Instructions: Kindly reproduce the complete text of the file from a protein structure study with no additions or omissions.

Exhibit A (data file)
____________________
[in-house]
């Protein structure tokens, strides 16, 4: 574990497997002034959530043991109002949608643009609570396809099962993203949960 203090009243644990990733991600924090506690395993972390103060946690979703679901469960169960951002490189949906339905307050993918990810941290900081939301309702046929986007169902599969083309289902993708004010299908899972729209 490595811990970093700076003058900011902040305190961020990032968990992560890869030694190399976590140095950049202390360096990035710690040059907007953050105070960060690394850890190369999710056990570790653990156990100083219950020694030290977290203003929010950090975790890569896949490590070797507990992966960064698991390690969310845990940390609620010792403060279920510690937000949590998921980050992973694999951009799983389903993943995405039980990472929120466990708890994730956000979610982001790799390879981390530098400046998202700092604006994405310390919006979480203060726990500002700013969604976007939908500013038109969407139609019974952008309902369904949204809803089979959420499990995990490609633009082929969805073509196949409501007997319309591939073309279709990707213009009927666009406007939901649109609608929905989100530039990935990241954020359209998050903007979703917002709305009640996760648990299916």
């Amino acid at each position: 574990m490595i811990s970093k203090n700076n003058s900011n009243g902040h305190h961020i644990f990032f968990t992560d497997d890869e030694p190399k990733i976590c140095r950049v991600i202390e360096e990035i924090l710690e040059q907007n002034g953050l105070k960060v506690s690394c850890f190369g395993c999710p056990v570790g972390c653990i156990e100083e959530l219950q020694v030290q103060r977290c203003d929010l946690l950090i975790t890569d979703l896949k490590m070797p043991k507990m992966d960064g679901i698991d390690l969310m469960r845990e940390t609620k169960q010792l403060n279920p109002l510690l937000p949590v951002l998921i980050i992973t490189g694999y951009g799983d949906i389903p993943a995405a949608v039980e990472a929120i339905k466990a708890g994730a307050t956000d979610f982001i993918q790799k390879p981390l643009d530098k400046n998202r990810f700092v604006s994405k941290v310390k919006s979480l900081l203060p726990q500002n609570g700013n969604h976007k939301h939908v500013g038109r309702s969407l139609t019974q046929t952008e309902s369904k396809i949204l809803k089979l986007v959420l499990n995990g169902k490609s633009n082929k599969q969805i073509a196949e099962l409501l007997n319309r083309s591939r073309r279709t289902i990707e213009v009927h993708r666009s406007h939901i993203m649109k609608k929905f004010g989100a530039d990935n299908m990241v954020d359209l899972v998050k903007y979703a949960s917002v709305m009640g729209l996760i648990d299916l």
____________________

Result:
[in-house]
């Protein structure tokens, strides 16, 4: 574990497997002034959530043991109002949608643009609570396809099962993203949960 203090009243644990990733991600924090506690395993972390103060946690979703679901469960169960951002490189949906339905307050993918990810941290900081939301309702046929986007169902599969083309289902993708004010299908899972729209 490595811990970093700076003058900011902040305190961020990032968990992560890869030694190399976590140095950049202390360096990035710690040059907007953050105070960060690394850890190369999710056990570790653990156990100083219950020694030290977290203003929010950090975790890569896949490590070797507990992966960064698991390690969310845990940390609620010792403060279920510690937000949590998921980050992973694999951009799983389903993943995405039980990472929120466990708890994730956000979610982001790799390879981390530098400046998202700092604006994405310390919006979480203060726990500002700013969604976007939908500013038109969407139609019974952008309902369904949204809803089979959420499990995990490609633009082929969805073509196949409501007997319309591939073309279709990707213009009927666009406007939901649109609608929905989100530039990935990241954020359209998050903007979703917002709305009640996760648990299916």
């Amino acid at each position: 574990m490595i811990s970093k203090n700076n003058s900011n009243g902040h305190h961020i644990f990032f968990t992560d497997d890869e030694p190399k990733i976590c140095r950049v991600i202390e360096e990035i924090l710690e040059q907007n002034g953050l105070k960060v506690s690394c850890f190369g395993c999710p056990v570790g972390c653990i156990e100083e959530l219950q020694v030290q103060r977290c203003d929010l946690l950090i975790t890569d979703l896949k490590m070797p043991k507990m992966d960064g679901i698991d390690l969310m469960r845990e940390t609620k169960q010792l403060n279920p109002l510690l937000p949590v951002l998921i980050i992973t490189g694999y951009g799983d949906i389903p993943a995405a949608v039980e990472a929120i339905k466990a708890g994730a307050t956000d979610f982001i993918q790799k390879p981390l643009d530098k400046n998202r990810f700092v604006s994405k941290v310390k919006s979480l900081l203060p726990q500002n609570g700013n969604h976007k939301h939908v500013g038109r309702s969407l139609t019974q046929t952008e309902s369904k396809i949204l809803k089979l986007v959420l499990n995990g169902k490609s633009n082929k599969q969805i073509a196949e099962l409501l007997n319309r083309s591939r073309r279709t289902i990707e213009v009927h993708r666009s406007h939901i993203m649109k609608k929905f004010g989100a530039d990935n299908m990241v954020d359209l899972v998050k903007y979703a949960s917002v709305m009640g729209l996760i648990d299916l």